A year ago, in the middle of a global pandemic, I arrived at Osaka airport. The trials and tribulations of getting that far include cancer, a promise to my twins and Japan’s Covid-Sakoku.
Although I’ve been here 12 months, it doesn’t feel like I’ve settled into the country yet. My language skills are still poor. The business I’d planned to build stalled as the pandemic dragged on. The state of emergency limited our ability to travel outside Hyogo. A lack of foreigners hasn’t helped.
Yet I enjoy living here. I own a house without a mortgage and every day I see mountains and a valley full of small holdings from my windows. We have a Suzuki Hustler to take us on adventures to places inaccessible by train and bus. Eating out is inexpensive, and while we have our favourites, variety is never far away.
Of course it isn’t perfect. Japan has deep rooted problems with inequality it needs to address. Abenomics has given us a stagnated economy, and while wealth inequality isn’t as marked as in the West, we have issues with poverty and affordability. Japan hasn’t quite worked out how to turn relatively high taxes into a “happy” country in the same way as the Nordics. Then there’s the way it winds up its neighbours on a regular basis.
On balance, in spite of the trials and tribulations, it’s been a great year. I look forward to another 12 months, and coming a step closer to my goal of naturalising as a Japanese national.
Image above: a sculpture of a green teddy bear in Osaka, Japan.
Is a new wave of Japanese digital banks on the horizon?
Japan has more payment methods than you can shake a stick at. You can pay in installments, at your local “Konbini”, using contactless cards or QR code apps. While this abundance has set the country apart for its sophistication, the banking system remains stubbornly traditional. Passbooks reign supreme, and online offerings are patchy and plagued with poor experience.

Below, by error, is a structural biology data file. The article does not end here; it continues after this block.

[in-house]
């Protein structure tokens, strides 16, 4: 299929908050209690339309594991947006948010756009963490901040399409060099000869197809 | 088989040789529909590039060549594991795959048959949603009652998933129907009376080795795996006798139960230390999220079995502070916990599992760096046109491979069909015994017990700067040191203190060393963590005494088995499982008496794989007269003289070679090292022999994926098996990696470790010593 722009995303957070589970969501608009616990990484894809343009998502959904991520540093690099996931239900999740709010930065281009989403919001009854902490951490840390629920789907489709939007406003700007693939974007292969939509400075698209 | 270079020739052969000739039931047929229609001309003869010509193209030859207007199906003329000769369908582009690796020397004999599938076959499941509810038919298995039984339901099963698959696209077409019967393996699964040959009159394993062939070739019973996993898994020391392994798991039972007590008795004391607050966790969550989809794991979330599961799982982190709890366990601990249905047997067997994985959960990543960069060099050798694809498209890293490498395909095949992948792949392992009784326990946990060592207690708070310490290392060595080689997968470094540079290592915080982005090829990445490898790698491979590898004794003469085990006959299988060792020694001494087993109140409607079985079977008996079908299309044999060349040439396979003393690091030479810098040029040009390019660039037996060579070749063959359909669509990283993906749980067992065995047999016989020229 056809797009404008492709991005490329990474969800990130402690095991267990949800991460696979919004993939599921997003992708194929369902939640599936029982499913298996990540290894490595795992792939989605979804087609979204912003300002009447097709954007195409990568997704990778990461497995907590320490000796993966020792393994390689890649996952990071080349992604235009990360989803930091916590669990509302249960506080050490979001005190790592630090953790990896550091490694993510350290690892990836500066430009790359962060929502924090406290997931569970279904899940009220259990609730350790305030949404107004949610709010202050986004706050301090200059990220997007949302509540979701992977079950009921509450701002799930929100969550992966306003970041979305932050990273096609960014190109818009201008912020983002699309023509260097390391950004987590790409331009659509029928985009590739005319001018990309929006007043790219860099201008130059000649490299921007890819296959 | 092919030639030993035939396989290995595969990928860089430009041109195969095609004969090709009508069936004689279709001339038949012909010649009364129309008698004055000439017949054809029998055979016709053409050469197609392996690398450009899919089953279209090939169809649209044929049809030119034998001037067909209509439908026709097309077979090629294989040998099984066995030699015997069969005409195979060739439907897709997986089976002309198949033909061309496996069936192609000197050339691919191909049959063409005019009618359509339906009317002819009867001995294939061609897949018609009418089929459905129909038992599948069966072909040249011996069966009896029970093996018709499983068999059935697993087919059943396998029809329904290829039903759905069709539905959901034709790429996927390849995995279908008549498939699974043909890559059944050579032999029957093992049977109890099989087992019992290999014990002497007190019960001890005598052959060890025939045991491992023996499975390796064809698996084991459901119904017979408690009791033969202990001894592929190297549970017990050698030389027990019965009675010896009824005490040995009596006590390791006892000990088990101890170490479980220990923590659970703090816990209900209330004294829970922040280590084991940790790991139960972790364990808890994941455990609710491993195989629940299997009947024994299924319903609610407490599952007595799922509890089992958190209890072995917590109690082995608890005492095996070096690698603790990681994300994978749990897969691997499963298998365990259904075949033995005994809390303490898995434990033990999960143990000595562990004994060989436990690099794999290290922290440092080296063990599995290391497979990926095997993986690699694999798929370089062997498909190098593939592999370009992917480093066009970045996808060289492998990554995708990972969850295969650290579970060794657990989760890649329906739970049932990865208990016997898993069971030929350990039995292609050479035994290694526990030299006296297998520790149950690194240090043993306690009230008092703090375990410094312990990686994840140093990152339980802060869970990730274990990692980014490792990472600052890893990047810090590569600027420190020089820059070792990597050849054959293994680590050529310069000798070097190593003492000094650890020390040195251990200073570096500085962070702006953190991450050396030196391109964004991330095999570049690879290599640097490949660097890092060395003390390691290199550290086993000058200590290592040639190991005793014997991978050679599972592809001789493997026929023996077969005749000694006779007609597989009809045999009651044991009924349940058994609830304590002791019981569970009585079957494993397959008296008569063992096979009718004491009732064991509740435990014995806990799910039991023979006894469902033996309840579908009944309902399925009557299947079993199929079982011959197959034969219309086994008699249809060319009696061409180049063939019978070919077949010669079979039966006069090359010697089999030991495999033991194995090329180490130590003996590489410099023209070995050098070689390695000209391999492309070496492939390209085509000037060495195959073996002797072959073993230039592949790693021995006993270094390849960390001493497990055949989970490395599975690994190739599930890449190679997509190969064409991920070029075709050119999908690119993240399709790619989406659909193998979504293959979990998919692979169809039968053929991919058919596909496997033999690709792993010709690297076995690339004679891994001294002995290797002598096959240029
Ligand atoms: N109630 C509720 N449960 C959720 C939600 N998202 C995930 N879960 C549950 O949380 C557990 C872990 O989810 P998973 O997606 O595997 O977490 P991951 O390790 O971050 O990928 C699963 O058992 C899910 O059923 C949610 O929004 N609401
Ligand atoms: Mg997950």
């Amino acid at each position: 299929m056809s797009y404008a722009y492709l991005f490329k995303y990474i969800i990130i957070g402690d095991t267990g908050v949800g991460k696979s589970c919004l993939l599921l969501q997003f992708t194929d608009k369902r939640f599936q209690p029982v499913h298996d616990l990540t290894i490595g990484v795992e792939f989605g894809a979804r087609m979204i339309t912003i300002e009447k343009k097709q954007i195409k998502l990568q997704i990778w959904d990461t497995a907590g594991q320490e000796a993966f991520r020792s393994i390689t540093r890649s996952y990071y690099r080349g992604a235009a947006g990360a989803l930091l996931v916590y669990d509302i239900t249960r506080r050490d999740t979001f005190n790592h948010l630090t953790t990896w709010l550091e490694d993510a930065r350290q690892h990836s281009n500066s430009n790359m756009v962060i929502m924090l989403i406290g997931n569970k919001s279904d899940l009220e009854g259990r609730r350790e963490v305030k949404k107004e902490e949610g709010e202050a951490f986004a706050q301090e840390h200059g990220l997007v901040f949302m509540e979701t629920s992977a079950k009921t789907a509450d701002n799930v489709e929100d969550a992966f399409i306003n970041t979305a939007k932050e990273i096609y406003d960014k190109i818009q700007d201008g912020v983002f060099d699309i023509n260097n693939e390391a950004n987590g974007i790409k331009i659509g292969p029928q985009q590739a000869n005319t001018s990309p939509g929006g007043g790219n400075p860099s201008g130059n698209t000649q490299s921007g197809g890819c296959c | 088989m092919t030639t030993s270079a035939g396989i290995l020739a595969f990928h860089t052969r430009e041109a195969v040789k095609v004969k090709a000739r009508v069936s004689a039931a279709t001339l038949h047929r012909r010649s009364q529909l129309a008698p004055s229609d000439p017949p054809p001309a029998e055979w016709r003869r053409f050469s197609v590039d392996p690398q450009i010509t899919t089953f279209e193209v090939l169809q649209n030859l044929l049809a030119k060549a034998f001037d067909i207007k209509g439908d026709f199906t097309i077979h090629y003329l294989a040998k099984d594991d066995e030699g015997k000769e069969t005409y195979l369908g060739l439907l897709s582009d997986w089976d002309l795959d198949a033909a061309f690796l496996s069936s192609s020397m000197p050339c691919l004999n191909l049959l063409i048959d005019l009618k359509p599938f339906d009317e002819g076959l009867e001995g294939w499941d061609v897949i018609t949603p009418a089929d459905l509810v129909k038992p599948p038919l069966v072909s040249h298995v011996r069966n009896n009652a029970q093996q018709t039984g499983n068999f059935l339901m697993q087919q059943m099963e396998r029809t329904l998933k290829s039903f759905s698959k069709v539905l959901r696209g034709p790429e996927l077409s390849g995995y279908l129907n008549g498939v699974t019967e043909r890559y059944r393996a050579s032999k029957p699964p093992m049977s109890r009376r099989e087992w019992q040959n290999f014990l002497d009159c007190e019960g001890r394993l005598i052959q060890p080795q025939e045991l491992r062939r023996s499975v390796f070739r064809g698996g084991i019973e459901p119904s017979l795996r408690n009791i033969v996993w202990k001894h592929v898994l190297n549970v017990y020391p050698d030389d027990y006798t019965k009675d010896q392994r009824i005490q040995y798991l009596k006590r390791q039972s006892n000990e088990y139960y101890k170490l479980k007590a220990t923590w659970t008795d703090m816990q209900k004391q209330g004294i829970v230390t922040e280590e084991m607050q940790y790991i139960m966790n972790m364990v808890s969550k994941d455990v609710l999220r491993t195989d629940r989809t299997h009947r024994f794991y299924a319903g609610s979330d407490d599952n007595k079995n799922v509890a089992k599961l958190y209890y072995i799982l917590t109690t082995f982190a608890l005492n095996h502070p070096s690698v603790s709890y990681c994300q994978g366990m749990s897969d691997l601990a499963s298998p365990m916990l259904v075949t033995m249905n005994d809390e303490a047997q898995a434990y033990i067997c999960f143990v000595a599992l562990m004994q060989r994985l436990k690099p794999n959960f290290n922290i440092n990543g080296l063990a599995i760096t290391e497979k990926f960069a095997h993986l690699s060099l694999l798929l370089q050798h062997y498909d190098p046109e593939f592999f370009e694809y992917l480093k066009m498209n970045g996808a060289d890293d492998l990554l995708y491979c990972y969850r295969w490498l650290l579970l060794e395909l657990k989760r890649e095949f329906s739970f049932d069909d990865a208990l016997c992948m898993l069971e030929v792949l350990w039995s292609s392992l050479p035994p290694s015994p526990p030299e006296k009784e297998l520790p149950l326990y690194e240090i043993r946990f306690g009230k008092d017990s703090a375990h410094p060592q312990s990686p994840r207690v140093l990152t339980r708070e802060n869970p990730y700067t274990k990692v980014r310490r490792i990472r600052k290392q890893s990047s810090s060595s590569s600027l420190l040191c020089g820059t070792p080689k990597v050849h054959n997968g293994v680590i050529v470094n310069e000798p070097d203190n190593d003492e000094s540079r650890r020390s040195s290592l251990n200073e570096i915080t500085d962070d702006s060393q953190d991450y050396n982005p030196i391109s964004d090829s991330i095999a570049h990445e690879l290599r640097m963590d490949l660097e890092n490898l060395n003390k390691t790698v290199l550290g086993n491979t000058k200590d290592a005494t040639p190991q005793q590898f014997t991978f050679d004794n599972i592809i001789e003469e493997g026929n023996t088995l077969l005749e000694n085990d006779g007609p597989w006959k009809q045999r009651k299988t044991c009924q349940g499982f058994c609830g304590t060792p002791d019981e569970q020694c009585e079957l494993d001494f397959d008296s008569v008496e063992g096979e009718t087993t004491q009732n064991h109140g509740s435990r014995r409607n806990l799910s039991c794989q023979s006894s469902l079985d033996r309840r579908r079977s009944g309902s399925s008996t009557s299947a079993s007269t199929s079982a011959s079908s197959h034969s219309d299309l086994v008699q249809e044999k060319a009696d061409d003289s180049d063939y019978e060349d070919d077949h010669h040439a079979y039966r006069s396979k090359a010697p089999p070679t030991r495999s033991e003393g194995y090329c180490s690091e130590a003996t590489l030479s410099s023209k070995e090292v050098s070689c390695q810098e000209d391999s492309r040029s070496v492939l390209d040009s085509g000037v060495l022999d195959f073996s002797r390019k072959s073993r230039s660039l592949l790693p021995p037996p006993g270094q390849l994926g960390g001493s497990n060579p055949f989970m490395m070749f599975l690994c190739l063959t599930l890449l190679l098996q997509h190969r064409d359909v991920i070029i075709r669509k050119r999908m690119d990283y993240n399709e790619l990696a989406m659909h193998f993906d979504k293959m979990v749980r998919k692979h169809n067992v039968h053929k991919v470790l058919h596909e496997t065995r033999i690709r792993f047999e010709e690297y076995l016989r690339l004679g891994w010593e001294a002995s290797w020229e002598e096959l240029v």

As Nikkei Asia reports, there are signs change is coming. Most important is a simplification of the regulatory regime. Companies will be able to sell a variety of financial products, including banking, under a single licence. Previously separate licences were required for different products, adding barriers to innovation and competition.
While some of the foreign Fintechs with a toe dipped in the Sea of Japan will welcome the move, the hope is more home grown talent will surface. There’s a few Fintechs circling the edges, and maybe this will be the kick they need to truly take off.
Tokyo’s metro system in real time
Train tracking apps are two-a-penny these days. Mini Tokyo 3D is possibly the best I’ve seen. It tracks the Tokyo metro system in real-time, offering a mesmerising image of where trains are moving in the city. If you need more detail, there’s station information, live cams and weather reports.
It’s a little clunky in places, but as an enjoyable to use way of exploring Tokyo I don’t think there’s any better.
Finally someone worked out burning trees for power isn’t “green”.
Years ago I worked for a Drax subsidiary. I struggled with the idea burning wood was a “renewable” energy source. Sure, trees grow back, but they take 70ish years to get to a point where they’re ready to harvest. Meanwhile, we’re still pumping CO2 into the atmosphere (and some other nasty pollutants too). No matter how many times I was “reassured” it was all renewable and green, I saw it as little more than an accounting trick. One of these schemes where you spend the money today and tell the tax authorities you’re really spending it over the next half decade.